Severe weather, including lightning, hail, flooding, and strong wind, is most common during the spring and summer months. Occasionally, tornadoes and hurricanes can also occur.
- A Severe Storm / Thunderstorm Watch means that there is a possibility of storm activity in the area.
- A Severe Storm / Thunderstorm Warning means that activity is occurring or will occur soon; take shelter immediately.
Prior to the Emergency
- Ensure that you have enough food water, medication (if needed) and batteries. Because power is often lost during severe storms, food that does not require cooking should be considered.
- Check portable radios, smoke detectors, and flashlights to ensure they are properly operating and that the batteries are fresh.
- Stay tuned to local weather and news reports. If emergency officials tell you to evacuate, do so without delay.
- If you are located in a low-lying area and flooding is anticipated, remove furniture and valuables from the areas that are prone to water accumulation.
- If strong winds are predicted (in excess of 70 miles per hour), consider boarding up your windows to prevent breakage. Also, trash cans and other items around the yard should be taken indoors to prevent the wind from carrying them away.
- Run necessary errands before severe weather begins; don't wait until the storm begins to venture outside.
- Ensure that your vehicle is fueled. Don't drive during the storm unless it is necessary. If you must, stay away from roads near rivers and streams and areas where flooding may occur. Never cross over a roadway that has flowing water. If your vehicle stalls, abandon it immediately and seek higher ground.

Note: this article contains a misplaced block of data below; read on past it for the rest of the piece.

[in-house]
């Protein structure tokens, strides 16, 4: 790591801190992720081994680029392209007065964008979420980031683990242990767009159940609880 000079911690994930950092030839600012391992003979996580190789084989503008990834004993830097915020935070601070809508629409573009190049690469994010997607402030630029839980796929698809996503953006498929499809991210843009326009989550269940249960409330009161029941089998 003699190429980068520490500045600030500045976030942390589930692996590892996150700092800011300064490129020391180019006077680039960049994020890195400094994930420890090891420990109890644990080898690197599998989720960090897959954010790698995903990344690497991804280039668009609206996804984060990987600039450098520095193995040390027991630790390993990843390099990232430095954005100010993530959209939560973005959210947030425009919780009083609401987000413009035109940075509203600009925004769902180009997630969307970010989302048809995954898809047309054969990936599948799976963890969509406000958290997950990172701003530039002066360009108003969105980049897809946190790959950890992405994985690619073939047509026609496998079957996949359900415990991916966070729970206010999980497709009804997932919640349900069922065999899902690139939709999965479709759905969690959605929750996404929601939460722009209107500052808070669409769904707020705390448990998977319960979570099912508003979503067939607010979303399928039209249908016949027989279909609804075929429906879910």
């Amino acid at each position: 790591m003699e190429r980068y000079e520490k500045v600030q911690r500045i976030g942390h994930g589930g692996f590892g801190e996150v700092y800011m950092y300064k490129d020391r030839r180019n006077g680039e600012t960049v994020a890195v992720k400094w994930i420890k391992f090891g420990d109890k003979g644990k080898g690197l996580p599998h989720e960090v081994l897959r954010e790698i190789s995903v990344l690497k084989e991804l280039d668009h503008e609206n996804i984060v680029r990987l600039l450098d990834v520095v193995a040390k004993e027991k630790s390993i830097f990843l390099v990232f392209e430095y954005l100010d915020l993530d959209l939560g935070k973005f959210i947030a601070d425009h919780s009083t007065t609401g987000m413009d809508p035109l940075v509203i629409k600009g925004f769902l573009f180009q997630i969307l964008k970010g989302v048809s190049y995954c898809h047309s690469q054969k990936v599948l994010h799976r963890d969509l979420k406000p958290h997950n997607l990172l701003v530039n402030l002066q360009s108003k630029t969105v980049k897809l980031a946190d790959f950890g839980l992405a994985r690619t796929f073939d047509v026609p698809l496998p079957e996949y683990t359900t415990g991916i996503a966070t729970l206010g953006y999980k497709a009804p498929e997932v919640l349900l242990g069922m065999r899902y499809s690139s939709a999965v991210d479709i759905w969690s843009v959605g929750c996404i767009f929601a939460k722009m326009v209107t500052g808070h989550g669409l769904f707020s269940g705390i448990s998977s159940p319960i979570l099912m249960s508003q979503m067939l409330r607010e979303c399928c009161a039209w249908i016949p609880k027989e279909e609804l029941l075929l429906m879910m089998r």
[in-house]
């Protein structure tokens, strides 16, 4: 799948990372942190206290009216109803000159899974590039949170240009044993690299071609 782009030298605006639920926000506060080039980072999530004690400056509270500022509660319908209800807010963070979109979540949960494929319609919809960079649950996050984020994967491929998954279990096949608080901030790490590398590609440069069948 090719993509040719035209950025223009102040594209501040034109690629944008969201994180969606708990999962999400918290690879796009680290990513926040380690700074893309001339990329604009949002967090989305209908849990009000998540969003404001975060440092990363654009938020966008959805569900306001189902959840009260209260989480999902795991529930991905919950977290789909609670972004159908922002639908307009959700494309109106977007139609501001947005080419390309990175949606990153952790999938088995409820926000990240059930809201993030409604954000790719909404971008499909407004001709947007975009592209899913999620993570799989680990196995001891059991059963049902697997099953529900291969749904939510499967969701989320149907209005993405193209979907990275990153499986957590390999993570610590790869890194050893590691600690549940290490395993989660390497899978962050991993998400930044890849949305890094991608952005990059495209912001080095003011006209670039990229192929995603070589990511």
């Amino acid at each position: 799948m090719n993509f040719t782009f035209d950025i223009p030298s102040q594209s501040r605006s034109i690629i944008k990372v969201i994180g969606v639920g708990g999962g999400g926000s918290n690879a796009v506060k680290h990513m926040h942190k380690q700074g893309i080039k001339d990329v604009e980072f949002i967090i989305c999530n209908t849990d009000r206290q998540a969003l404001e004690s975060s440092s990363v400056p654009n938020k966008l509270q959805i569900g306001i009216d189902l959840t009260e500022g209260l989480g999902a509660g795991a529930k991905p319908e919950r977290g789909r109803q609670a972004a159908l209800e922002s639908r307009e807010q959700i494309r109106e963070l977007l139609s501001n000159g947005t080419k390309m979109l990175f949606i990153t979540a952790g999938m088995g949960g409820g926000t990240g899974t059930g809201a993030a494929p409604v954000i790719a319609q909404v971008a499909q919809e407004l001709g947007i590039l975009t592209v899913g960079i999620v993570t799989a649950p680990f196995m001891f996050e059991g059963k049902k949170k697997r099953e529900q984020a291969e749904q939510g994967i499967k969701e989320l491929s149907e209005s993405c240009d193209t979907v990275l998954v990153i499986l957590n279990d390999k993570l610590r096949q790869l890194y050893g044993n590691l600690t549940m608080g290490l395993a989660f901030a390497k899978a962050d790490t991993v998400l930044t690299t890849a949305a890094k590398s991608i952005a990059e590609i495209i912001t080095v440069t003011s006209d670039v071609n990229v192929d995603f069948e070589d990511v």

During the Emergency
- Stay indoors and away from windows. If a tornado or hurricane-force winds are predicted, relocate to the basement or a room that has no windows (like a bathroom).
- If outside, seek shelter indoors immediately.
- Stay tuned to local weather and news reports for emergency information. If told to evacuate by emergency officials, do so immediately.
- If power is lost, do not use candles for lighting; use a flashlight.
Tip: Check your smoke alarm batteries and the items in your emergency kit
when you change your clocks in the Spring and Fall.
After the Emergency
- Do not use fresh food that has come in contact with flood waters. If refrigeration is lost because of a power outage, perishable foods such as meat and milk products may not be suitable to eat and should be discarded.
- Even though the storm has passed, hazardous conditions may still exist, including downed power lines, trees, and flood waters. Call utility companies to report downed lines and power outages.
Remember to listen to the radio and sign up for Alert Montgomery to stay informed and receive further instructions in the event of an emergency.
For more information on preparing for severe storms visit Ready.gov